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- Time is running out on a trade deal to end “harmful” fisheries subsidies that contribute to overfishing, as campaigners, international organizations and scientists warn of irreversible ocean damage
- The public pays an estimated $22 billion a year in these subsidies, which threaten fish stocks, food security, ocean sustainability and fishing livelihoods
- Conservationists urge 164 governments to reach a deal before 2020 at critical time for World Trade Organization (WTO) negotiations
- Sir David Attenborough, the Friends of Ocean Action, the World Economic Forum and WWF send powerful video message as trade delegates meet at the WTO. Watch at https://wef.ch/overfishing.
- A deal is one of the targets of the Sustainable Development Goals, agreed by all UN member states. It is also seen as a “litmus test” for the success of future multilateral trading agreements
- More information at https://wef.ch/oceans
Geneva, Tuesday 8 October – Governments must agree a global trade deal by the end of this year to ban harmful fisheries subsidies, or there are risks of collapsing fish stocks, food shortages and losses to fishing livelihoods, warn campaigners.
Reaching a deal now can help ocean recovery, offer significant economic gains, and set a more sustainable path for fish use.
That is the message from Sir David Attenborough, WWF, the UN Secretary General’s Special Envoy for the Ocean, and the Friends of Ocean Action, a coalition of over 50 ocean leaders run by the World Economic Forum and World Resources Institute.
It comes as the most intense and critical round of negotiations on fisheries subsidies continues at the World Trade Organization (WTO) this month.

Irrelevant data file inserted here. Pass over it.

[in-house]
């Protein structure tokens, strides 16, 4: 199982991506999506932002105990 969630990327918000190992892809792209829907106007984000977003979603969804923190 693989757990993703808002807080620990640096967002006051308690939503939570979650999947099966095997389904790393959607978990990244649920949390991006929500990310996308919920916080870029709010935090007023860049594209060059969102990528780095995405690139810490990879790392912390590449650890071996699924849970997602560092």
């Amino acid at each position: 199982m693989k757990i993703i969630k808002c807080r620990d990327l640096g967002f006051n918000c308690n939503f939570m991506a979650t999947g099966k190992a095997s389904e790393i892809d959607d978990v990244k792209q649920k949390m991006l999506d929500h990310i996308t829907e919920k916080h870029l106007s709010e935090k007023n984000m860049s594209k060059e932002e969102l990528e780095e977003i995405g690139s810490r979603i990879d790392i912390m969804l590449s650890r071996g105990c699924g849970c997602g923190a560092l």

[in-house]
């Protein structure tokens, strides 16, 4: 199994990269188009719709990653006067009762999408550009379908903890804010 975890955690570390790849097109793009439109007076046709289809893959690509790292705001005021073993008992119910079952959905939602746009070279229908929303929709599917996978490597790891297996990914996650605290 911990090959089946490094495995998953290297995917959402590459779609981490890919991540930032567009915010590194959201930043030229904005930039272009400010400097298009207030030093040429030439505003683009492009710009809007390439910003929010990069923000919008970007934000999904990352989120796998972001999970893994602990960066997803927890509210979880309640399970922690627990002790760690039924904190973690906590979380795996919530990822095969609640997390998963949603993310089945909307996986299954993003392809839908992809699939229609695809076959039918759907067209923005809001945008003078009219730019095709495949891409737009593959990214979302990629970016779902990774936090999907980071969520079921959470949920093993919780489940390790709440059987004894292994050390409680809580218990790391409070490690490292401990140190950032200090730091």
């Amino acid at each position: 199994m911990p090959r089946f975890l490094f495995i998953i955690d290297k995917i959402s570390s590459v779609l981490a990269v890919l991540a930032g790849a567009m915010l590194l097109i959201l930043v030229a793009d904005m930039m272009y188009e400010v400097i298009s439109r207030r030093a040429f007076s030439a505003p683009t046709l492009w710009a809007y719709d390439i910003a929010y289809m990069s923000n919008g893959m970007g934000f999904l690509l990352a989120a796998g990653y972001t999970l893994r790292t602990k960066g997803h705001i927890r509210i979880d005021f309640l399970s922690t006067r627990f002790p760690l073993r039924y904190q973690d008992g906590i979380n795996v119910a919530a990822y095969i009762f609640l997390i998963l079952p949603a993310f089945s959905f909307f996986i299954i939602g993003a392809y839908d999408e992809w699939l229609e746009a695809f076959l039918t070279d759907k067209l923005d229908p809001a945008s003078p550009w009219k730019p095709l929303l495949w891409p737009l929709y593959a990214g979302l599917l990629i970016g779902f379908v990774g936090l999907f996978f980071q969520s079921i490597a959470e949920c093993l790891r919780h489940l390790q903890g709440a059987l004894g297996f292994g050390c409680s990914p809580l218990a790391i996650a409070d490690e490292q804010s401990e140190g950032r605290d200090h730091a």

Subsidies are government contributions aimed at boosting the potential profitability of fisheries. Some are beneficial and promote fishery resource conservation and management, while others contribute directly or indirectly to overcapacity, overfishing and illegal, unreported and unregulated (IUU) fishing. Public money to the tune of about $22 billion a year – over $2.5 million an hour – currently supports harmful fisheries subsidies.
Negotiations to end the subsidies have been 20 years in the making and are yet to be finalized. The latest round comes amid tensions within the multilateral trading system, with WTO Director-General, Roberto Azevêdo, saying they “represent a critically important litmus test” for future multilateral agreements. He strongly urges countries to step up their efforts to reach a deal through the WTO negotiations.
Over 59 million people work in fisheries and aquaculture and hundreds of millions more rely on seafood as their primary source of protein.
A global trade deal is a vital step in the restoration of life in the ocean to its former abundance and diversity. Over 33% of the world’s fish are harvested at biologically unsustainable levels, according to the UN Food and Agriculture Organization, and about one in three fish caught around the world never makes it to the plate. Meanwhile, the demand for protein from the ocean is rising due to population growth.